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Dr. Aston’s Study on Relationships August 10, 2010

Posted by asanmbchapter in Uncategorized.

I was referred to this study, and decided to place it on the discussion board. I was enraged by it. I personally feel insulted by this, and feel that it does not properly reflect the ASC community. The only examples given are with the men having ASC, and the women being Neurotypical. She states that the relationship will suffer because of Cassandra Syndrome. This causes apathy on the part of the neurotypical partner. The individual with ASC will be thought of as a lesser person, and the relationship will deteriorate.

I would like to know what other people think of this, so please go to the Discussion Board and leave your two cents worth!



1. T - August 11, 2010

My son has Asperger’s. He’s 10, and we have yet to discover what his strengths will be. When he was little, I thought for a while that he may have classical autism. I was terrified about what would happen to the rest of my life, and his. He did finally learn to read, tell stories of his own, act in small parts in school plays, etc. We may have even found his special pattern recognition gift. Time will tell. I’m proud of him, and I try not to push too hard. I’ll even tell his teachers and therapists to back off when he starts to appear stressed out about too many people and too many therapies being shoved at him at once.

Then and now, one of the worst things about dealing with our special relationship was the criticism and dirty looks from uninformed and misinformed strangers. People really do make some awful assumptions about AS people’s quirks. One woman even asked me what happened to his father and if he was a crack baby!!

It looks like the study deals with undiagnosed cases of AS, and women who don’t really know what this type of “wiring” entails. The personal stories actually sound pretty plausible, given the lack of education that these women seem to be suffering from. That’s NOT to say that it’s ok for them to accuse their partners of being unfeeling oafs. I’m just saying that the women don’t know what’s going on. Dr. Aston’s suggestions about teaching the couples better ways to communicate looks like a workable plan, but I’d have to read the entire book, and not just the abstract, to give it a proper critique.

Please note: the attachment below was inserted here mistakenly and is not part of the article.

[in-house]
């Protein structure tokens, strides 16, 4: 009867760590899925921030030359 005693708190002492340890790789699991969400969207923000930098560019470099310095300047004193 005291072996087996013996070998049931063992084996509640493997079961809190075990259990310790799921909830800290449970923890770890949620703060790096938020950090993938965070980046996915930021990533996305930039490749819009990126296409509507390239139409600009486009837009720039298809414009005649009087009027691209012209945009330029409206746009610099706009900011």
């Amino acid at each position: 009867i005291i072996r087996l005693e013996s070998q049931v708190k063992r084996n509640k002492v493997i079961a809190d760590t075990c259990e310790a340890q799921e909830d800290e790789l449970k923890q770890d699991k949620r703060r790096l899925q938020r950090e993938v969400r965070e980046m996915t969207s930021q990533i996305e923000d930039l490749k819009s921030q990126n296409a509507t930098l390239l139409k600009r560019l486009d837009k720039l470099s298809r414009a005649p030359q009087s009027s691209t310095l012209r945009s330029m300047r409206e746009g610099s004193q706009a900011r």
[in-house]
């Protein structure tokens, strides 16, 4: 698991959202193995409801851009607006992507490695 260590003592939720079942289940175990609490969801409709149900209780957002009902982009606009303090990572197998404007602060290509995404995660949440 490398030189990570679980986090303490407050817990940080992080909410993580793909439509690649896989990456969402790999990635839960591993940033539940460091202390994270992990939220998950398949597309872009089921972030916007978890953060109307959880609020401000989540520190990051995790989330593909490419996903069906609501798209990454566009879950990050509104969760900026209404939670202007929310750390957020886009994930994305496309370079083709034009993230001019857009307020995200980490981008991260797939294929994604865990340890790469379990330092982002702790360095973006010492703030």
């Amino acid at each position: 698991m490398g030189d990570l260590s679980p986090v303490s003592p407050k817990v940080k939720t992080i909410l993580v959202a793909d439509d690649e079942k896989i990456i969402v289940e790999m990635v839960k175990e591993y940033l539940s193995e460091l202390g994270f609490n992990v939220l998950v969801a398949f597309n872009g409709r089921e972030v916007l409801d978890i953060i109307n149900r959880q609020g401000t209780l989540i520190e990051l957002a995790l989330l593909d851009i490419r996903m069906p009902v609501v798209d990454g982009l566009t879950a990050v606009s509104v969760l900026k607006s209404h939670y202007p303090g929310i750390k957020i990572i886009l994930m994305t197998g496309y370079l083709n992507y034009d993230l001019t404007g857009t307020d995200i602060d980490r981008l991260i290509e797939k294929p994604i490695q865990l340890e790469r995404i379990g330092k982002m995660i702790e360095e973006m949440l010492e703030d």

Does the study properly reflect the diversity of relationships within the AS community? Probably not. But given that there are DOCTORS that still believe that people with AS don’t have relationships, my guess would be that this area of study is brand new. It’s the first I’ve heard of anything like it. They probably don’t have a decent sample size or any longitudinal data to work with yet.

So yes, the study’s not perfect, but it’s a start. Exploring the worlds within human minds is as huge, complex and delicate a process as exploring the ocean floor. Don’t be angry about the temporary shortcomings of the process. I’m pretty hopeful about every little baby step toward better relationships for my son, and more understanding within the broader community. We’ve come so far since Bruno Bettelheim. Focus on the positive, and keep striving for better.

2. Katie - February 12, 2011

One thing to consider about Maxine Aston is that she has made a lot of money off of these women, by claiming that all of their marital problems have a name, and it is “Asperger’s Syndrome”.

The truth is, these men don’t always have AS. In many cases, it can be described as a “spouse-diagnosis”. They prematurely settle on an answer based on limited understanding of a diagnosis that seems to be an “in” thing. There are several explanations for what it could be:

– The husband/boyfriend could be experiencing depression or anxiety due to workplace or home life stress.
– They could be experiencing the “three/seven-year-itch” (the period where the romance tends to drop off, and spouses tend to focus on the other’s flaws).
– The wife/girlfriend could be especially demanding or needy (“No, you can’t watch the game. I need you to go out with me to see my girlfriends!”)
– Or, he could simply be an abusive, controlling jerk.

What surprises me about these women is the fact that they married these men, despite the fact that the Asperger’s has always been there. If these men were truly that unbearable, then they would have called it quits after the first couple of dates.

Unless…the “Asperger’s” wasn’t always there.

When I read these kind of stories, it kind of gives me the feeling that these women may have some co-dependancy issues and may be looking for a way to complain about their spouse, while at the same time trying to absolve them of their behaviour by saying “Oh, he can’t help it. He has a disorder”.

It creates a convenient situation where they can get attention and sympathy while at the same time having a handy excuse for why they’re not leaving a relationship that they’re clearly unhappy in. These issues already have names, without having to create a seperate label in “Cassandra Affective Disorder”.

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